“In 2010 the referral method will be stronger than ever in garnering new business, as social networks are now second nature to so many people.”
Marcy Manley, C.E.O./executive producer, WPI Event Partners, Chicago

“Twitter will be a new resource used at fund-raisers with silent auctions. Live video broadcasts will increase a bidder’s awareness and dollars bid.”
Julie Addario, event designer, Unforeseen Events, Toronto

“Wishful thinking on security trends: Guests now arrive armed with cameras and video and tweets…oh my! Please check your handheld at the door.”
David Bowen, owner, Bowen and Company, New York

On the Tone of Events
“You will see an increase in choices based on comfort and feeling good—where it won’t be about the newest or shiniest space, but rather the relationship and feelings that an experience, event, or establishment incites. People want to feel good and smile again.”
Charles Khabouth, C.E.O., INK Entertainment, Toronto

“Emphasis on interactive events—salsa dance lessons, mixology classes, Wii games, Iron Chef-style competitions.”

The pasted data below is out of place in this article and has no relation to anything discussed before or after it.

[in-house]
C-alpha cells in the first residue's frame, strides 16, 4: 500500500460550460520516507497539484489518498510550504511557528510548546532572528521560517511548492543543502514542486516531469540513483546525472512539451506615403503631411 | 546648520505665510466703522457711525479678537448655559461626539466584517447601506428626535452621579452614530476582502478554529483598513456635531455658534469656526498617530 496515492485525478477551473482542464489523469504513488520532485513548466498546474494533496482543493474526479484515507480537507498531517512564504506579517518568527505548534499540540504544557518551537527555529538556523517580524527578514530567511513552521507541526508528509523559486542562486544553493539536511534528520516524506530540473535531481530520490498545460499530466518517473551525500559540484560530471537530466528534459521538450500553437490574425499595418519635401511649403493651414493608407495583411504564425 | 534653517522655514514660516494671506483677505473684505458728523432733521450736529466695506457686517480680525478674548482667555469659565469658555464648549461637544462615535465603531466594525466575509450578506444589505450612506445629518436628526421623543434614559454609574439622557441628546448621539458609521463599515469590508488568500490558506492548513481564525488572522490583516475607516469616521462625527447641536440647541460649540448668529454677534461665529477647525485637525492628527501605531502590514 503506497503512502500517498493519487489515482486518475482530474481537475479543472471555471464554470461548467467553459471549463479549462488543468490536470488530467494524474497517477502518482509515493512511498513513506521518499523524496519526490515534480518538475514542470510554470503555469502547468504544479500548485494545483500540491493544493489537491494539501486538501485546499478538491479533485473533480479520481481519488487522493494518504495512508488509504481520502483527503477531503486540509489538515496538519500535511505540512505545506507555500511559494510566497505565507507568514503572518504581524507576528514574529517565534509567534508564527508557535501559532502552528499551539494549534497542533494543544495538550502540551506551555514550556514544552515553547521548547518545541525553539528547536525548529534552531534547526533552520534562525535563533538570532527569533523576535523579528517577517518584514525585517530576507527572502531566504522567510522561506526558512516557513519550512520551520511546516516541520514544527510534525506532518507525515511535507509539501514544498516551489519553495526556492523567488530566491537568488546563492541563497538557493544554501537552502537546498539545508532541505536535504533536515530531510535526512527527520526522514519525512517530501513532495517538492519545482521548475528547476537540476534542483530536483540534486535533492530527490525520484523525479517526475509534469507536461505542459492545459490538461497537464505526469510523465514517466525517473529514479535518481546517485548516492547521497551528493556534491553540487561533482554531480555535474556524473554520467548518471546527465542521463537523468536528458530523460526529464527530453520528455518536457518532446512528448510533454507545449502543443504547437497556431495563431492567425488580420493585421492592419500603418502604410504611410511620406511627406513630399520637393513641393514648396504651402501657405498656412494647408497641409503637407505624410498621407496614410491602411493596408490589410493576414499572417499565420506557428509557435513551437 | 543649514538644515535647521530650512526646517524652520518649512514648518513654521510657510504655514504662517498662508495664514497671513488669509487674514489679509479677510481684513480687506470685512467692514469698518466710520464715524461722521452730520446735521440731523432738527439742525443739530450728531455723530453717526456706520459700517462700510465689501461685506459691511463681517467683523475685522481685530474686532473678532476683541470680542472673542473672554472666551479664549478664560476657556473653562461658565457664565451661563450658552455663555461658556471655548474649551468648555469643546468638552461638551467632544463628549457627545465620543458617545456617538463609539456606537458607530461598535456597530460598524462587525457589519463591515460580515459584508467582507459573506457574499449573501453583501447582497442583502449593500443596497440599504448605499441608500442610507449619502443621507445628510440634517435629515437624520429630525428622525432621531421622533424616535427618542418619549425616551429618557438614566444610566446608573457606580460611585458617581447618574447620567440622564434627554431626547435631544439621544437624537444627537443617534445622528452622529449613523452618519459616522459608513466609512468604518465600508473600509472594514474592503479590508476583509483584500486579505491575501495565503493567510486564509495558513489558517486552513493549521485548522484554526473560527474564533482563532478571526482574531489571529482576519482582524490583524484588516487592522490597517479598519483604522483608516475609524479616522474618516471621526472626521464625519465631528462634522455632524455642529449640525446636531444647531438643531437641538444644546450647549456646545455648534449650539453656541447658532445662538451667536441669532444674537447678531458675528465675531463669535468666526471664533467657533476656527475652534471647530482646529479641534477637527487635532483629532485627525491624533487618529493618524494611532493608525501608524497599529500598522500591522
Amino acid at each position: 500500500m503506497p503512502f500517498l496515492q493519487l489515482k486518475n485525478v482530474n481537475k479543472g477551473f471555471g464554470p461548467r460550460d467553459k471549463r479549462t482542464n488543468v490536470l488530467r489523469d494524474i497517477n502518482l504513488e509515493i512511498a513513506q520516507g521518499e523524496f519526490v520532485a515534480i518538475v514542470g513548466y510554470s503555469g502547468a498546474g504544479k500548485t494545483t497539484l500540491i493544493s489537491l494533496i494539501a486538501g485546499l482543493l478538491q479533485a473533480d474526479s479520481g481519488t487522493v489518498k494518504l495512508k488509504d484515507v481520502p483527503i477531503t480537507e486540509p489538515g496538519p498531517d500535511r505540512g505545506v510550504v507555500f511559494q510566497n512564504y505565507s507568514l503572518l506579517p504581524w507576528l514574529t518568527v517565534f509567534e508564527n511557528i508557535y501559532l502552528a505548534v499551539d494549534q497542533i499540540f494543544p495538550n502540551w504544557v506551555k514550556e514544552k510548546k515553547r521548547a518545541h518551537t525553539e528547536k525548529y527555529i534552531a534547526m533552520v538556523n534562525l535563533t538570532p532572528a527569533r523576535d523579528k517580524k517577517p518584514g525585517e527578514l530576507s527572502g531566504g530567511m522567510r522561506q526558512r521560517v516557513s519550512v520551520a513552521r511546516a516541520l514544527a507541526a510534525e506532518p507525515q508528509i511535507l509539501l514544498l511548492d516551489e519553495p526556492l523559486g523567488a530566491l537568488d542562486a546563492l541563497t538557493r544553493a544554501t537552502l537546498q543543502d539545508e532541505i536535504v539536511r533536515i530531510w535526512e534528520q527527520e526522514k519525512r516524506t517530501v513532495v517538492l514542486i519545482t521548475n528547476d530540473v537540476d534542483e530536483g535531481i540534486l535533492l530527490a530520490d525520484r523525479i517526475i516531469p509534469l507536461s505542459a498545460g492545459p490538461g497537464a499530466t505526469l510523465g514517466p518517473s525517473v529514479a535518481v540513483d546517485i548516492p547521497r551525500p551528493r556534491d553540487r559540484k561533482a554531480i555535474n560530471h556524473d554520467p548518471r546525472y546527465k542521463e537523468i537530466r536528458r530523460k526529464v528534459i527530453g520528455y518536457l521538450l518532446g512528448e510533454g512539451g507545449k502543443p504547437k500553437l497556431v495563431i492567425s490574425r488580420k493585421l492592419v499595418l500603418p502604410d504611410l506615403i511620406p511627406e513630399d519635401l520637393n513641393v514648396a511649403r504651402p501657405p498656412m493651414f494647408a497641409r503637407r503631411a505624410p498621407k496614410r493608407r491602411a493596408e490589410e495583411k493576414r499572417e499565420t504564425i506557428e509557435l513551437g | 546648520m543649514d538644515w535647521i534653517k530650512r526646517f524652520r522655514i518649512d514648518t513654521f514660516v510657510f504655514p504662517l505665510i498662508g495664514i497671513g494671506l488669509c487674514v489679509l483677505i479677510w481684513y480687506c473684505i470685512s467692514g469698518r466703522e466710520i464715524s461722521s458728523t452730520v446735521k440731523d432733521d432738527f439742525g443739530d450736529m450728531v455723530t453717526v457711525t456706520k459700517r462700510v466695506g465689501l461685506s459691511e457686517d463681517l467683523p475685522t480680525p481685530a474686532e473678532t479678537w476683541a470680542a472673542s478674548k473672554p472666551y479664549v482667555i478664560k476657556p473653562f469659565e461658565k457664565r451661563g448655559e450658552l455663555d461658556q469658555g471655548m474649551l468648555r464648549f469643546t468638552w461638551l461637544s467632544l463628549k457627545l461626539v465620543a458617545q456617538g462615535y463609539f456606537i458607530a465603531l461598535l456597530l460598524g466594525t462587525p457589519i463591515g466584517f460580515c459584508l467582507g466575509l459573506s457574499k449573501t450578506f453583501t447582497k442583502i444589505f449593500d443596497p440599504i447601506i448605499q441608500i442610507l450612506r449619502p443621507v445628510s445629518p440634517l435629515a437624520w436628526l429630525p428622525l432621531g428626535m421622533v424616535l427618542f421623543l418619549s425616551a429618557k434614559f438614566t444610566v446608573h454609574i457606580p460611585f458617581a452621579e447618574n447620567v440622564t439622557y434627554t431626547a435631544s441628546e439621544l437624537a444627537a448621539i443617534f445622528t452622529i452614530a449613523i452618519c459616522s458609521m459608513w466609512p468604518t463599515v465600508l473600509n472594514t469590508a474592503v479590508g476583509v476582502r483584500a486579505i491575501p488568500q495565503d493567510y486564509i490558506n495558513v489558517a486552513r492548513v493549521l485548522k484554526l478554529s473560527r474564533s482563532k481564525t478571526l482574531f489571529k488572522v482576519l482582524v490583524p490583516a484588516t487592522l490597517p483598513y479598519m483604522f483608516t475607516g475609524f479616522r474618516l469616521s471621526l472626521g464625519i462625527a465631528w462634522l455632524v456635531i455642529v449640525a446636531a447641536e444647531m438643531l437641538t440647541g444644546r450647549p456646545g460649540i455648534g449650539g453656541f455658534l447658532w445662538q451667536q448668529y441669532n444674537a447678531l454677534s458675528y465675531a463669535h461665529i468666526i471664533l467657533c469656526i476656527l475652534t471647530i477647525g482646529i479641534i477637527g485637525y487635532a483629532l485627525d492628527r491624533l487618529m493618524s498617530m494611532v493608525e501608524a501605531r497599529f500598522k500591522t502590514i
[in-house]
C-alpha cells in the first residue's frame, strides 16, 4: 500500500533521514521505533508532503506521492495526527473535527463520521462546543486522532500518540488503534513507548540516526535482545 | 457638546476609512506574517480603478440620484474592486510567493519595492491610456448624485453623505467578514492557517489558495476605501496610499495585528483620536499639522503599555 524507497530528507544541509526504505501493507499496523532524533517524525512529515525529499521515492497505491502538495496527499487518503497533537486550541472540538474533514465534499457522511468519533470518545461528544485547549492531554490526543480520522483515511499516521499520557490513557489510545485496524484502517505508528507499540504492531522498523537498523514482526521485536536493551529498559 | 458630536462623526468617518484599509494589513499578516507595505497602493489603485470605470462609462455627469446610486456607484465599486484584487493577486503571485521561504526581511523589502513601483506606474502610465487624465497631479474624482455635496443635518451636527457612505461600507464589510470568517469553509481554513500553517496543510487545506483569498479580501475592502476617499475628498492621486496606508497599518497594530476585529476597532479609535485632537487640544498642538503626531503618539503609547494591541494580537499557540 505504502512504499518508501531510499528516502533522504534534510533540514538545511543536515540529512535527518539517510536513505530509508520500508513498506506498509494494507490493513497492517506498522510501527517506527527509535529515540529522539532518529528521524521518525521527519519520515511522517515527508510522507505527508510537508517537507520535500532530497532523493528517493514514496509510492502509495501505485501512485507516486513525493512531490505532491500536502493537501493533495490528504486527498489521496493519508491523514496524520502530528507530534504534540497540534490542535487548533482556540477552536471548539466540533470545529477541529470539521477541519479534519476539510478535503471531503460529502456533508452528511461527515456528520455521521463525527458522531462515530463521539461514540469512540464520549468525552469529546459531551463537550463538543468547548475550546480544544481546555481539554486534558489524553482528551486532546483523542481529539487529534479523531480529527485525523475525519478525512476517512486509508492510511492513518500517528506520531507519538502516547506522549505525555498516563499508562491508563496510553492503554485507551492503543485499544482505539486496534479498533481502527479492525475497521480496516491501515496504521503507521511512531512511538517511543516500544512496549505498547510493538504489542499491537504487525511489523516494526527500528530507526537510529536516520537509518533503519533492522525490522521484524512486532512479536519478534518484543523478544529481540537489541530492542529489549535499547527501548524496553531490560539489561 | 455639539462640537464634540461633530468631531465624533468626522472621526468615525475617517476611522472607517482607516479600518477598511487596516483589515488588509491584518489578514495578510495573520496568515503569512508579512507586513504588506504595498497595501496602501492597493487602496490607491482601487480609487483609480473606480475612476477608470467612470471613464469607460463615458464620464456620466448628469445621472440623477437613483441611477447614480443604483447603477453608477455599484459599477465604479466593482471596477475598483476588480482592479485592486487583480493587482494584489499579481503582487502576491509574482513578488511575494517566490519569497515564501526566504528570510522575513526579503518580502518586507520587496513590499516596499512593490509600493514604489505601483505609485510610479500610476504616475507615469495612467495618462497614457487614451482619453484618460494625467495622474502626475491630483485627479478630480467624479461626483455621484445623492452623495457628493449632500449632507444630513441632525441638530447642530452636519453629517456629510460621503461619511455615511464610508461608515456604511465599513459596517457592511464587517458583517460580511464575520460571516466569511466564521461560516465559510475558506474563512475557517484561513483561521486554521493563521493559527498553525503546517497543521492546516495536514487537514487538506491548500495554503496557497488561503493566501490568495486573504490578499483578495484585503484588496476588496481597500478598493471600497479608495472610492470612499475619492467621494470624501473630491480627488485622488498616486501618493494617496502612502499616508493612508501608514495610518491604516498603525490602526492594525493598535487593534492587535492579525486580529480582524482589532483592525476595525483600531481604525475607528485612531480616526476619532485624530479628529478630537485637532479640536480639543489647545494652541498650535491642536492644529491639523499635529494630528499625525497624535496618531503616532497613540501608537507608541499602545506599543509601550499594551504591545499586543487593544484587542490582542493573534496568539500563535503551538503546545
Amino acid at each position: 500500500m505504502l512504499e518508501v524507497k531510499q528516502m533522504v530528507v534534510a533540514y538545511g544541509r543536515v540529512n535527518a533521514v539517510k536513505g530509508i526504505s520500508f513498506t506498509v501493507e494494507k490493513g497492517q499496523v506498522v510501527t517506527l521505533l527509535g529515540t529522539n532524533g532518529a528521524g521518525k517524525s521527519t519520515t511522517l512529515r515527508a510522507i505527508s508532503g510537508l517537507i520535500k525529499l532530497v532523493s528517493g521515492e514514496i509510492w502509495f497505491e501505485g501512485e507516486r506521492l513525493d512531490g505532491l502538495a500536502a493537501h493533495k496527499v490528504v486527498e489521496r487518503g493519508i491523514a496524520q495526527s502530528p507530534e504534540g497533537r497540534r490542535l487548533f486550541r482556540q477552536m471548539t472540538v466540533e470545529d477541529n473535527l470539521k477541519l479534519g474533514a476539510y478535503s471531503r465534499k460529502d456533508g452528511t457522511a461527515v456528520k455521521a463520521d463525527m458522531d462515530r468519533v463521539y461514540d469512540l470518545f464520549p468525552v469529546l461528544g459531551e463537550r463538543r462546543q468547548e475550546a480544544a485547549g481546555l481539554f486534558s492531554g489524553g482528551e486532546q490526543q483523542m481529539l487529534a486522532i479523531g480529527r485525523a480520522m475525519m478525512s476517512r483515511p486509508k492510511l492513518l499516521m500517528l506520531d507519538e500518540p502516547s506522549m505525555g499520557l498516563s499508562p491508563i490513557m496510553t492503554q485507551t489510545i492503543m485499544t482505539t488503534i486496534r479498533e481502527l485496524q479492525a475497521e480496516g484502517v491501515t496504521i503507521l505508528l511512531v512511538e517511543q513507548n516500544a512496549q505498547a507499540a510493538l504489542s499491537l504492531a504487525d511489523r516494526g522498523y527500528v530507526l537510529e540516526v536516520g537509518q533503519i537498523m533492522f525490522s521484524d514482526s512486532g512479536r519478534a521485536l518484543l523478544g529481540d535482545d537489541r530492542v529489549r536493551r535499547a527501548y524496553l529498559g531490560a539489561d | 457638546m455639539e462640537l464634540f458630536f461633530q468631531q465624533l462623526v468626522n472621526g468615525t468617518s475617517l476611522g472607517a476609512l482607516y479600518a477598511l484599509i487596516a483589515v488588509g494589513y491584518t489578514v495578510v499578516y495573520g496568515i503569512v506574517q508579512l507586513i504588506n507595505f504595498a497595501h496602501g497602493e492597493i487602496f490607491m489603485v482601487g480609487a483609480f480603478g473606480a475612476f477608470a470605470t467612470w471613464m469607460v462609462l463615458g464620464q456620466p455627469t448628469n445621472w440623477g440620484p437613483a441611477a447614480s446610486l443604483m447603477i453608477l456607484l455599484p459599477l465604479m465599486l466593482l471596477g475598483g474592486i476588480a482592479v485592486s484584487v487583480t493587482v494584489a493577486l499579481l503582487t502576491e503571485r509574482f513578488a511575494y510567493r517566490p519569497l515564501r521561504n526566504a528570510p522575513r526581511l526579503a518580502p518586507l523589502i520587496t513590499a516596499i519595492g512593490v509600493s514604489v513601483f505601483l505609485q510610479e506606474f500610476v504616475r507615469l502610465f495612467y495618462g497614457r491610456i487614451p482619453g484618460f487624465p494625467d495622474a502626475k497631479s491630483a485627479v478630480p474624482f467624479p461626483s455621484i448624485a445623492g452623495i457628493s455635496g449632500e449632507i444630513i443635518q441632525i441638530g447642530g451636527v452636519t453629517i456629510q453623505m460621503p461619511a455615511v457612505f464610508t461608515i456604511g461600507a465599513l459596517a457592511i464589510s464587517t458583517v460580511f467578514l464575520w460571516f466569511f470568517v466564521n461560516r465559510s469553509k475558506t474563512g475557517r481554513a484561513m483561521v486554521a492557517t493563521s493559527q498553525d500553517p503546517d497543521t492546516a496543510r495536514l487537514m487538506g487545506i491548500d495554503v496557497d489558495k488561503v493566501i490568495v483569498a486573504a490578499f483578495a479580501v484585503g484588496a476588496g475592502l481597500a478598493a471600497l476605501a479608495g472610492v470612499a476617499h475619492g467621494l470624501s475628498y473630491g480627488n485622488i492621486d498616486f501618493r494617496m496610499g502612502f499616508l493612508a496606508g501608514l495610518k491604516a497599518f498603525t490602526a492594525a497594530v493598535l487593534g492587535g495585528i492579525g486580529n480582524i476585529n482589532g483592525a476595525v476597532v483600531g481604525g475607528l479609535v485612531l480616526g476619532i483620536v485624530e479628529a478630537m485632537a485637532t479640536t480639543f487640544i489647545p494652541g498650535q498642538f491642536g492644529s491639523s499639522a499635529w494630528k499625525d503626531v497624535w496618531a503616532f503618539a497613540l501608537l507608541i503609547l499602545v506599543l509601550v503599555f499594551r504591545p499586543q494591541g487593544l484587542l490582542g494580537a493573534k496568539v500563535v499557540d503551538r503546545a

Lisa Jebb, partner, Cream of the Crop Events & Logistics L.L.C., Dania Beach, Florida

“A huge factor in an event's success is its guests' experience with each other. I think we will see smaller salon-style events that serve as a forum for ideas and more personal interaction.”
Jennifer Blumin, president, the Skylight Group, New York

“Gen X is no longer ‘Generation Whatever.’ They’ve become nostalgic. Requests abound for environments that tap into our ’70s childhood through music, television sitcoms, and retro games.”
Ron Bracco, creative director, events, Hargrove Inc., Washington

“2010 is the year of the picnic: guerrilla picnics, high-in-the-sky transatlantic airplane picnics, picnic tables, and, of course, picnics for lovers.”
Josh Hickey, owner, Hickey Shields Design, New York

“Coming-out parties to celebrate events on the rise with unexpected color combinations, era music battles (the ’80s vs. ’90s) and lots of food infused with alcohol. (Hint, hint.) And we’ll have to continue to get a little dirty. I have equipment like a multi-CD burner to produce promo items in-house.”
Shannon Johnson, special events and promotions director, Reader's Digest Association, New York

“‘Luxury is a necessity that begins where necessity ends.’ —Coco Chanel. In 2010, let luxury events be a priority, not a necessity.”
Thomas Serrano, president, Luxe Events, New York

“Email invites are here to stay. It’s very rare now to see formal invites. And more events tied to charity. There needs to be a cause.”